Polygenic Obesity

Polygenic, or common, obesity arises when an individual's genetic makeup is susceptible to an environment that promotes energy intake over energy expenditure. Specifically, environments in most westernized societies favor weight gain rather than loss because of food abundance and lack of physical activity, thus rendering common obesity as a major epidemic currently challenging the medical and financial resources in these societies (37).

A range of polygenic mouse models have been generated through inbreeding of mouse lines or repeated selections of noninbred mice, and have enabled the identification of >408 quantitative trait loci (QTL) associated with obesity (http://obesitygene. pbrc.edu). A recent meta-analysis of ~280 QTL, from 34 mouse cross-breeding experiments involving >14,500 mice, revealed 58 QTL regions associated with body weight and adiposity (http://www.obesitygenes.org) (68). Different QTL have been associated with the age of onset and gender in obesity, while certain loci may only contribute to obesity by interacting with other loci (69).

In humans, studies of polygenic obesity are based on the analysis of single nucle-otide polymorphisms (SNPs) or repetition of bases (polyCAs or microsatellites) located within or near a candidate gene. These studies are carried out in family members (family study) or unrelated individuals (case-control study), and their objective is to determine a potential association between a gene's allelic variant and obesity-related traits (70). However, unlike monogenic obesity, many genes and chromosomal regions contribute to the common obese phenotype (7,71). For this purpose, large DNA banks have been established from different populations throughout the world and are used for the extensive investigation of large number of genes and chromosomal regions. The findings of these genetic studies are reported every year by the Human Obesity Gene Map consortium. According to their latest report, 253 QTL have been identified, in 61 genome-wide scans (7). All chromosomes, except the Y chromosome, have been found linked with an obesity-related phenotype, such as fat mass, distribution of adipose tissue, resting energy expenditure, or levels of circulating leptin and insulin. Genes associated with obesity include solute carrier family 6 (neurotransmitter transporter) member 14 (SLC6A14), glutamate decarboxylase 2 (GAD2), and ectonucleotide pyrophosphatase/ phosphodiesterase I (ENPPI) (72-74). These genes have been implicated in a variety of biological functions such as the regulation of food intake, energy expenditure, lipid and glucose metabolism, adipose tissue development, and inflammatory processes. Recent genome-wide association studies have identified genetic variants (SNPs) associated with obesity-related traits in both children and adults, in the fat mass and obesity associated (FTO) gene (75-77, 272). It has been proposed that through its catalytic activity, FTO may regulate the transcription of genes involved in metabolism (78).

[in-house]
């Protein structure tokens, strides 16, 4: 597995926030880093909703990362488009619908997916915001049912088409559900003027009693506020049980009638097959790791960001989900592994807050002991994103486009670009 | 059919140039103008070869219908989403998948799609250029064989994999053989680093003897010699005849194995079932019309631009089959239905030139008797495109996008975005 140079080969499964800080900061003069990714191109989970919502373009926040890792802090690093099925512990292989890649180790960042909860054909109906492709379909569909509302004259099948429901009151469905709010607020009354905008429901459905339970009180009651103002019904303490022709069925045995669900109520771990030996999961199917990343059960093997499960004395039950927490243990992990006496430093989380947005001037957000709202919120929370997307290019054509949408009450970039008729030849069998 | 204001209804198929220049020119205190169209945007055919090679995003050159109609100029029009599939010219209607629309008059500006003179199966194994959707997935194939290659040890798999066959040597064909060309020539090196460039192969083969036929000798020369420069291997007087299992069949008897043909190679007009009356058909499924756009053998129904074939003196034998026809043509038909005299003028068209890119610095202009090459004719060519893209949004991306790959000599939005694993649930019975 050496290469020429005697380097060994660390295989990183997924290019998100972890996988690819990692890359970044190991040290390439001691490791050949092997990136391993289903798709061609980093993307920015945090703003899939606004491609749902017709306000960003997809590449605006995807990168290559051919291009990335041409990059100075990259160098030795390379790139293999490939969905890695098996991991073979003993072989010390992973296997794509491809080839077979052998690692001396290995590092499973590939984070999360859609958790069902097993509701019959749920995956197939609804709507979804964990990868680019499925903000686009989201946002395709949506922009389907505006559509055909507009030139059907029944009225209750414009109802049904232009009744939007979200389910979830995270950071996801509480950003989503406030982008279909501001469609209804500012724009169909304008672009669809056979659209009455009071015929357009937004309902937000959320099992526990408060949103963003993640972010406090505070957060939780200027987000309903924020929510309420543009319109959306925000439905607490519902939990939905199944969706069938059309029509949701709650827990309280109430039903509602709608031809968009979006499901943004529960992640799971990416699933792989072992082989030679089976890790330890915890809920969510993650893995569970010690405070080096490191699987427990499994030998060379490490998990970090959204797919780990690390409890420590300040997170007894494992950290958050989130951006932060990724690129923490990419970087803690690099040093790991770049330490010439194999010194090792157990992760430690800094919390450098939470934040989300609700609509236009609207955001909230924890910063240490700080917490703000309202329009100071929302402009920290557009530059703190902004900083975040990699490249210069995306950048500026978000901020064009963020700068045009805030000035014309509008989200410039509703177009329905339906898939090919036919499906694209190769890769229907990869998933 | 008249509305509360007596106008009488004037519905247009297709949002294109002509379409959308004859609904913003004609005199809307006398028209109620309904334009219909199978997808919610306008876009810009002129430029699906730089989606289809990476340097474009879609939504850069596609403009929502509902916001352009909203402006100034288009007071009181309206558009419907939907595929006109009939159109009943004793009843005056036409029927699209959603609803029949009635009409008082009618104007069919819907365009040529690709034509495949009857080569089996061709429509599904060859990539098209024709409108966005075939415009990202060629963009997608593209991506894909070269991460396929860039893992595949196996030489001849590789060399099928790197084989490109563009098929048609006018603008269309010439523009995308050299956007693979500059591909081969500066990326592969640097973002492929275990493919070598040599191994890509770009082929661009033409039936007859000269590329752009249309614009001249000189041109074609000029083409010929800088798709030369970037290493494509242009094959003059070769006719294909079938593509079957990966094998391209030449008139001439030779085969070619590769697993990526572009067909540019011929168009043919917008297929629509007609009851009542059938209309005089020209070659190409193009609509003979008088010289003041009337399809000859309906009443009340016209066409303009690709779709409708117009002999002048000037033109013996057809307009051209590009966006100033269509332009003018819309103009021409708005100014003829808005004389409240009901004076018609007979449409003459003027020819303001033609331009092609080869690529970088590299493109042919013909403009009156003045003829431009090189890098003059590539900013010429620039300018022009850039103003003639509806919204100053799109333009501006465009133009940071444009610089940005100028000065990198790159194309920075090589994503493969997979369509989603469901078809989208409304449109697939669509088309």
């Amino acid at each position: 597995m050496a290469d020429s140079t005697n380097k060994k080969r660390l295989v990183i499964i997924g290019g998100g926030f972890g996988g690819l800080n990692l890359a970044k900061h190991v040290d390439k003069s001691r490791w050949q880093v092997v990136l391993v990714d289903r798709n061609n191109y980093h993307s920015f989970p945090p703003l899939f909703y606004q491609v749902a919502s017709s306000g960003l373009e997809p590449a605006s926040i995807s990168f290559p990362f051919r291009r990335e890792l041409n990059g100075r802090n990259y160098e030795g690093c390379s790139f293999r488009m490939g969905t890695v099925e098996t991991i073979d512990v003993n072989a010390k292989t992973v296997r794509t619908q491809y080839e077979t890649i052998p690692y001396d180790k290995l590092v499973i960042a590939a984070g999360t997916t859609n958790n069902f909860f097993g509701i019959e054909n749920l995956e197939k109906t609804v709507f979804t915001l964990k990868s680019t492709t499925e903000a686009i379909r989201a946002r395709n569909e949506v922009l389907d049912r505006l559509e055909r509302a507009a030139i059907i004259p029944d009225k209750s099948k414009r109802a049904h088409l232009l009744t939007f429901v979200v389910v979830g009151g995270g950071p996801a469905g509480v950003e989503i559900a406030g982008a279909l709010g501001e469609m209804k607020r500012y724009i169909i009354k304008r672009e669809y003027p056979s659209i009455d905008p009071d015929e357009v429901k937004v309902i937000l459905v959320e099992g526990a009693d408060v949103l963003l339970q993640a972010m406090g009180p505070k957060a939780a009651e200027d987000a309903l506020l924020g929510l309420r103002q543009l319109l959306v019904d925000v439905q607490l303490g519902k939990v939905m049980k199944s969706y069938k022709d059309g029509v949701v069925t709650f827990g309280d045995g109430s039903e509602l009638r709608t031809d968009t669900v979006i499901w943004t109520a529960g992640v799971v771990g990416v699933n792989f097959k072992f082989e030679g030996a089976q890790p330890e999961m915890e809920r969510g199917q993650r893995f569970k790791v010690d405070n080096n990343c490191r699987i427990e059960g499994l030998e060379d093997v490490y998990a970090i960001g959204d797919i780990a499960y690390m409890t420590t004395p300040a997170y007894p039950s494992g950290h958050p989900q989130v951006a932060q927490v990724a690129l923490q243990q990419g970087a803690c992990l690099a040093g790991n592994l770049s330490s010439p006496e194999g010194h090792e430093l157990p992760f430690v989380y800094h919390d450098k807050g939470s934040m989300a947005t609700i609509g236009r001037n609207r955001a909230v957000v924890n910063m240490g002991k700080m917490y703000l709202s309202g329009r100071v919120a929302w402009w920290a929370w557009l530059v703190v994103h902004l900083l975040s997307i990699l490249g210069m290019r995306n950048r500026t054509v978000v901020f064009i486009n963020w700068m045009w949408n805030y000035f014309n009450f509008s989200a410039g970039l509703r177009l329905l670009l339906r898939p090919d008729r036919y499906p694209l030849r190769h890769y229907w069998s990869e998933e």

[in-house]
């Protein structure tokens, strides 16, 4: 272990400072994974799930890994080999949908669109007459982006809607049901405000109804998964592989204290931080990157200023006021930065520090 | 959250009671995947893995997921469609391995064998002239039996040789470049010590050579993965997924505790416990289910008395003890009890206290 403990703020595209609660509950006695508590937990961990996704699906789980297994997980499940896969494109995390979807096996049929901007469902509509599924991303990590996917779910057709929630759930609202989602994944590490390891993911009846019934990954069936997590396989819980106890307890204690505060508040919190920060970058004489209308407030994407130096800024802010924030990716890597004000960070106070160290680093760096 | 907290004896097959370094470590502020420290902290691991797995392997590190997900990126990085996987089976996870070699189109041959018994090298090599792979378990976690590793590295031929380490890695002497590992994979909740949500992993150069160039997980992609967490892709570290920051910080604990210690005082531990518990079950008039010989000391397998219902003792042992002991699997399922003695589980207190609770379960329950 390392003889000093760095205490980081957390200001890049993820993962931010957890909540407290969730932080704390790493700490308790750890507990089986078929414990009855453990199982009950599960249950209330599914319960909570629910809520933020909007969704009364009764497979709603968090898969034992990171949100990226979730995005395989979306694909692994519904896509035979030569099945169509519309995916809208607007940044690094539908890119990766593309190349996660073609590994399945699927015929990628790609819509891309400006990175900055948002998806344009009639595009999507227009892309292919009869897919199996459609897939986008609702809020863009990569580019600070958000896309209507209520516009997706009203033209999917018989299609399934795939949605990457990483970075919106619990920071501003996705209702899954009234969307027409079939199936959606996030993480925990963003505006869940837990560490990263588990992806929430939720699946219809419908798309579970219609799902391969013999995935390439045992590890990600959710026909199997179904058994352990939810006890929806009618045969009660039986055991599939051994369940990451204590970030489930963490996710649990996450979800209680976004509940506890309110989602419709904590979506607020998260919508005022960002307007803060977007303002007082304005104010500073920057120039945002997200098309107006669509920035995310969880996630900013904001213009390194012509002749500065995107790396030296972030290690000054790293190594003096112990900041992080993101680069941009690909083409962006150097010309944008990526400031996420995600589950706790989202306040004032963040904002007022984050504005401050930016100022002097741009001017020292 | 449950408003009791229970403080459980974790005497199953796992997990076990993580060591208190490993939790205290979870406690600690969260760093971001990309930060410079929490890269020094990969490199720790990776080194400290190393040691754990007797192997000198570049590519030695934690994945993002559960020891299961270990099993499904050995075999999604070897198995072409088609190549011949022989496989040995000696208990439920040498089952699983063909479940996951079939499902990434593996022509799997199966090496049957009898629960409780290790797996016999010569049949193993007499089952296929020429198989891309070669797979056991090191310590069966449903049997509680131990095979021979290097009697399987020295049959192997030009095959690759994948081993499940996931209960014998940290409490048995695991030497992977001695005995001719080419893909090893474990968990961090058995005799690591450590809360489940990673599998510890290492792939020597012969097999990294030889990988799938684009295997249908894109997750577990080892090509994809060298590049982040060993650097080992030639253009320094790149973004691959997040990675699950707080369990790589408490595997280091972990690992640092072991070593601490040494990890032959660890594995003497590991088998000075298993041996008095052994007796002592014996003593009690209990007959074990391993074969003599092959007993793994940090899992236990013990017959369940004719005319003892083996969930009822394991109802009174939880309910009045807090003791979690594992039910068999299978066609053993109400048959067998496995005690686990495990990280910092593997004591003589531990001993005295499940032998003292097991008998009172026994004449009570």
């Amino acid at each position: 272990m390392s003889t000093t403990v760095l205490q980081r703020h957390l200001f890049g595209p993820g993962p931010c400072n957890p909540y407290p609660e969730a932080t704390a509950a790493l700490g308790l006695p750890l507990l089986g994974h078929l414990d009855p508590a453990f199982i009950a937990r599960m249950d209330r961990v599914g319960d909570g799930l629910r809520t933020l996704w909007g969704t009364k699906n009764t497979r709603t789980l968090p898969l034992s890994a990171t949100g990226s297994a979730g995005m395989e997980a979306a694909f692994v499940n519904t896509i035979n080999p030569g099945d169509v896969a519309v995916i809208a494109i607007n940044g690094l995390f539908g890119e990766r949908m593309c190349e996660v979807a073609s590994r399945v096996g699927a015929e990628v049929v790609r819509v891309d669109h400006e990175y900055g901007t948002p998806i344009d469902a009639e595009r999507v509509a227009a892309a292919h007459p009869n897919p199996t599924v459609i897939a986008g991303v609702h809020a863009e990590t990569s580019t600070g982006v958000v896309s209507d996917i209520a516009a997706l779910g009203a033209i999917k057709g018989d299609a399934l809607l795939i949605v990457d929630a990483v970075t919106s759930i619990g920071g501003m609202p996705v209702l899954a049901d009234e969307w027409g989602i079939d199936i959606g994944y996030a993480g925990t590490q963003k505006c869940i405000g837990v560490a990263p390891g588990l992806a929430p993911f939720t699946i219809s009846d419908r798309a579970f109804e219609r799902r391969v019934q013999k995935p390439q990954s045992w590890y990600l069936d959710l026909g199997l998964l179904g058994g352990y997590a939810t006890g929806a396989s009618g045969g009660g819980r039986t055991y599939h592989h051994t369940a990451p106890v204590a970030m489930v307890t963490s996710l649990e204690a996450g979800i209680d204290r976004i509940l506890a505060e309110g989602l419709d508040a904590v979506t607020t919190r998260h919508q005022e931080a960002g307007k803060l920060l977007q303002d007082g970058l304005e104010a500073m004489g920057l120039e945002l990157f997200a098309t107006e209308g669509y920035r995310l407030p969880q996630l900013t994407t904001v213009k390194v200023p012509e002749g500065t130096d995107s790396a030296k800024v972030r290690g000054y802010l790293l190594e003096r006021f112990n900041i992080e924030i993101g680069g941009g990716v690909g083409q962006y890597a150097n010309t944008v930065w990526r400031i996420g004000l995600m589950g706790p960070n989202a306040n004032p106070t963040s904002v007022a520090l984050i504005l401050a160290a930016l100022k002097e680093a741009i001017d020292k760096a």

In contrast to genetically identical mice, whose environments can be controlled, the genetic and environmental diversity in humans has proved problematic for data replication. To date, only 22 obesity-related genes are supported by at least five positive studies (7,37). The reasons for the lack of replication in association and linkage studies include lack of statistical power to detect modest effect, lack of control over type I error rate, and overinterpretation of marginal data (79). Thus, the use of novel approaches may provide the means to circumvent classical statistical obstacles in identifying new candidate genes and possible gene-environment interactions (see Sect. 4).

The immense ongoing research on the identification of new molecular targets for an-tiobesity drugs and the significance of the generated findings is reflected by the rapidly increasing number of patent applications. Specifically, a total of 173 US patents were issued between January 2001 and March 2004, with the word "obesity" included in the abstract (80,81). Among the molecular targets with the highest number of new patents are the serotonin receptor ligands (24 patents), neuropeptide Y receptor ligands (20 patents), and adrenergic receptor ligands (20 patents).

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